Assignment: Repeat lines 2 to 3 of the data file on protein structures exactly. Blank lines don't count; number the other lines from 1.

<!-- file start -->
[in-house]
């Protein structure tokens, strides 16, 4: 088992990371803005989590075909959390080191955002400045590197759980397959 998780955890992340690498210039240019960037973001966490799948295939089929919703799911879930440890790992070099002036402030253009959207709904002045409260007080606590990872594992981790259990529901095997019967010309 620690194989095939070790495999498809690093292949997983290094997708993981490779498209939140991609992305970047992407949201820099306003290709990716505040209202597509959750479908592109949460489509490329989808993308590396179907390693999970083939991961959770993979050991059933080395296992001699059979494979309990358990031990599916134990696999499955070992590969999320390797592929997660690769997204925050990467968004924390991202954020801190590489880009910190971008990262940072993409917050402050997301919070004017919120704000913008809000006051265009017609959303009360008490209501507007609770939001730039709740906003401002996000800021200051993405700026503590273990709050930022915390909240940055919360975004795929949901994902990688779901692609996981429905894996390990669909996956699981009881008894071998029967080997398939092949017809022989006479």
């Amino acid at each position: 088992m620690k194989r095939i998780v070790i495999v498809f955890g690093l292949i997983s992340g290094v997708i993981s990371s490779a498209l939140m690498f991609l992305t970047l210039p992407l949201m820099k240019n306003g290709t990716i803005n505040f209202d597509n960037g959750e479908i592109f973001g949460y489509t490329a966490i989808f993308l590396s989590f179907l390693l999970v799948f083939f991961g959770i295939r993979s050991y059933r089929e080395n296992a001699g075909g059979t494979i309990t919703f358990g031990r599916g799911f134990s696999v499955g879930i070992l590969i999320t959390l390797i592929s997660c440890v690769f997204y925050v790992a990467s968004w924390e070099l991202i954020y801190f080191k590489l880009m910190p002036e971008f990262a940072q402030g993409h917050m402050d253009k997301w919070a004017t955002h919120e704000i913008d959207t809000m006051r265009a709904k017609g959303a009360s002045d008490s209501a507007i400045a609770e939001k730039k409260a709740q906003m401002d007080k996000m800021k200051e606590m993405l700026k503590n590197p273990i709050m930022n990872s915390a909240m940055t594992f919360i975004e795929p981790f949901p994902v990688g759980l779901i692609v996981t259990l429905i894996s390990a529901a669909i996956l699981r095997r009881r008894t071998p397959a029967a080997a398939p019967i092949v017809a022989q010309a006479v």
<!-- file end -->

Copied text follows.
């Protein structure tokens, strides 16, 4: 088992990371803005989590075909959390080191955002400045590197759980397959 998780955890992340690498210039240019960037973001966490799948295939089929919703799911879930440890790992070099002036402030253009959207709904002045409260007080606590990872594992981790259990529901095997019967010309 620690194989095939070790495999498809690093292949997983290094997708993981490779498209939140991609992305970047992407949201820099306003290709990716505040209202597509959750479908592109949460489509490329989808993308590396179907390693999970083939991961959770993979050991059933080395296992001699059979494979309990358990031990599916134990696999499955070992590969999320390797592929997660690769997204925050990467968004924390991202954020801190590489880009910190971008990262940072993409917050402050997301919070004017919120704000913008809000006051265009017609959303009360008490209501507007609770939001730039709740906003401002996000800021200051993405700026503590273990709050930022915390909240940055919360975004795929949901994902990688779901692609996981429905894996390990669909996956699981009881008894071998029967080997398939092949017809022989006479």
């Amino acid at each position: 088992m620690k194989r095939i998780v070790i495999v498809f955890g690093l292949i997983s992340g290094v997708i993981s990371s490779a498209l939140m690498f991609l992305t970047l210039p992407l949201m820099k240019n306003g290709t990716i803005n505040f209202d597509n960037g959750e479908i592109f973001g949460y489509t490329a966490i989808f993308l590396s989590f179907l390693l999970v799948f083939f991961g959770i295939r993979s050991y059933r089929e080395n296992a001699g075909g059979t494979i309990t919703f358990g031990r599916g799911f134990s696999v499955g879930i070992l590969i999320t959390l390797i592929s997660c440890v690769f997204y925050v790992a990467s968004w924390e070099l991202i954020y801190f080191k590489l880009m910190p002036e971008f990262a940072q402030g993409h917050m402050d253009k997301w919070a004017t955002h919120e704000i913008d959207t809000m006051r265009a709904k017609g959303a009360s002045d008490s209501a507007i400045a609770e939001k730039k409260a709740q906003m401002d007080k996000m800021k200051e606590m993405l700026k503590n590197p273990i709050m930022n990872s915390a909240m940055t594992f919360i975004e795929p981790f949901p994902v990688g759980l779901i692609v996981t259990l429905i894996s390990a529901a669909i996956l699981r095997r009881r008894t071998p397959a029967a080997a398939p019967i092949v017809a022989q010309a006479v």